FINDSHELTER.ORG is working to match churches with resources to families affected by the hurricane in need of help. Things were slow going at first since many families believed they would be able to move back to the ravaged areas of Louisiana and Mississippi. But now, according to CNN, 40% of displaced families are planning never to return and are needing help relocating and starting over again. This has increased the interest in FINDSHELTER.ORG and our efforts to meet EVERY need of these families, spiritual and physical, and to do so by working through churches and other Christian groups (eg. Sunday School classes, Fraternities, Bible Study groups etc).

Our work is being highlighted in the media more and more and while FINDSHELTER.ORG is not always mentioned, the motivations and beliefs of those sponsoring families through us are. And that story, the tale of human beings showing mercy to those in need, really is the most important story to tell anyway. Check out this piece by Good Morning America about families FINDSHELTER .ORG helped by pairing them up with First Baptist Church in Leesburg, Florida.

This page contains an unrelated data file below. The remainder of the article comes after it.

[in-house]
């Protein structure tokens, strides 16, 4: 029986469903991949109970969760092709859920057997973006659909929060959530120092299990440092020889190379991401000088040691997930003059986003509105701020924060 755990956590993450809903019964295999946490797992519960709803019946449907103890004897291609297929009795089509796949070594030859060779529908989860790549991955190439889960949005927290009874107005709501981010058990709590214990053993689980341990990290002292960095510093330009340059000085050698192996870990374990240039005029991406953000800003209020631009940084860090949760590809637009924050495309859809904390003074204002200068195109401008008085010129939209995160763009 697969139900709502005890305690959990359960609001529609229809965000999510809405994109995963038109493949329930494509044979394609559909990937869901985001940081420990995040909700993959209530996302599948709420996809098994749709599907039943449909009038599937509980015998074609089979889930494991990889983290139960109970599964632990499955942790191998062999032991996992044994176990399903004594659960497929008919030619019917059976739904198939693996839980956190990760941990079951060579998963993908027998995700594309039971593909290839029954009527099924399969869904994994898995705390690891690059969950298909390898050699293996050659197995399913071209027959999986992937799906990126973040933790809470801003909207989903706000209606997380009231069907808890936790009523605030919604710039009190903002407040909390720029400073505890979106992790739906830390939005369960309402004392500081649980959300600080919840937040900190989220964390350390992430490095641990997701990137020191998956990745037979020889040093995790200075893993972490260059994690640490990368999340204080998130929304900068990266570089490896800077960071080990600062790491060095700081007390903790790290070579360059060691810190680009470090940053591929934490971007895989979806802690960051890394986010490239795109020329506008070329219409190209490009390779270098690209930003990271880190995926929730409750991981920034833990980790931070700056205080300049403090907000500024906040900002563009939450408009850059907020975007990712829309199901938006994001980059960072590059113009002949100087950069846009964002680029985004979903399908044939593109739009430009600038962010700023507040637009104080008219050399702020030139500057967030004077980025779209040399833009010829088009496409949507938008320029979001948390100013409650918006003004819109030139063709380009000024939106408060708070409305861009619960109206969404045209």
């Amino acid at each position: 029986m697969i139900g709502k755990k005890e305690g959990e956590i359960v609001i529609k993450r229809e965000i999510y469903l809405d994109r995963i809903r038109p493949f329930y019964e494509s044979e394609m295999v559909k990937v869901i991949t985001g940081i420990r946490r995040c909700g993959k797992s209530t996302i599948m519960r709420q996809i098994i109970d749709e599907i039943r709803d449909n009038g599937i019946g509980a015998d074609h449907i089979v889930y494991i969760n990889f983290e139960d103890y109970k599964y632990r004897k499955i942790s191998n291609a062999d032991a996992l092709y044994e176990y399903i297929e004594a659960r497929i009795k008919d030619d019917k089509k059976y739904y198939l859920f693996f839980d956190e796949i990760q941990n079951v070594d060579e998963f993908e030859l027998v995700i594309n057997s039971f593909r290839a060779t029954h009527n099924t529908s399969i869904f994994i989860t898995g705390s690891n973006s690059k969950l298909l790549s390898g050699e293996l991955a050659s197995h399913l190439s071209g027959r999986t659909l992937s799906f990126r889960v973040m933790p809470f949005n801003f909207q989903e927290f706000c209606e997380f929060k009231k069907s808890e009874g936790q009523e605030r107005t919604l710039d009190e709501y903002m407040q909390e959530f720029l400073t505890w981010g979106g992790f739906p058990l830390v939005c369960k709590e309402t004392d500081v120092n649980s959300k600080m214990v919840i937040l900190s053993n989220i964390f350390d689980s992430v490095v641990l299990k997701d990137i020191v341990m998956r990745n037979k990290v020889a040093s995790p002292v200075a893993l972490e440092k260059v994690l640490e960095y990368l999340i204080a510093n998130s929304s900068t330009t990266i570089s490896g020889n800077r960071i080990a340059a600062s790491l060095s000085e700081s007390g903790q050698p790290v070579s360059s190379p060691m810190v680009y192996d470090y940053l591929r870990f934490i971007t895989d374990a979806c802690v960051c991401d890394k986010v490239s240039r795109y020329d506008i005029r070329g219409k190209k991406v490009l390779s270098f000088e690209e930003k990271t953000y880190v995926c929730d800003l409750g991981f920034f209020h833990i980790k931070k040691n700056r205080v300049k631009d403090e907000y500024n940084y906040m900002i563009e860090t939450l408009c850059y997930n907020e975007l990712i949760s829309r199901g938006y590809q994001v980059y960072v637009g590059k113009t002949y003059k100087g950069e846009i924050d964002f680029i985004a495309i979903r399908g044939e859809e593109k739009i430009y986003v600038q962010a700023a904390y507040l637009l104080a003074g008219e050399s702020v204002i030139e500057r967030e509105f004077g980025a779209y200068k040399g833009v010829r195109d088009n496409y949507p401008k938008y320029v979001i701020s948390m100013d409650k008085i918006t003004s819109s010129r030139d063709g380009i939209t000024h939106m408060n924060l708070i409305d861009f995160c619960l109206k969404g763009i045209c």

Jason Morant has a blog. I know. I know. Who doesn't? But this is different. Jason, a native of New Orleans, is chronicling not only the making of a his EP "City Of Two Rivers" being recorded as a find raiser for hurricane victims in his home town, but also journaling the REmaking of the hurricane-bashed city itself. He and his wife move back to the Big Easy soon so check in often for more photos and first-hand accounts of their life and town on the mend.


Lee University is a Church of God school in the hometown of the denomination: Cleveland, Tn. The folks at Lee took great care of us on this our first stop of the White Flag Tour. Jason Morant opened for Kendall Payne who opened for me. This was Jason's only date on this tour with us - he's from New Orleans and so his life's logistics are a little up in the air right now along with his schedule. I'd never heard Jason live before and I was struck by how different his live show is from his album. Live he sounds much more like Chris Martin and Rufus Wainwright than I'd realized listening to his disc. He bleeds these wonderfully melancholy aching mid tempos and ballads. Long phrases sung in the lowest parts of his range and occasionally swooping up into falsetto. Very reflective of European music at the moment, and of course completely out of step with the bulk of American CCM. Needless to say, I loved his set.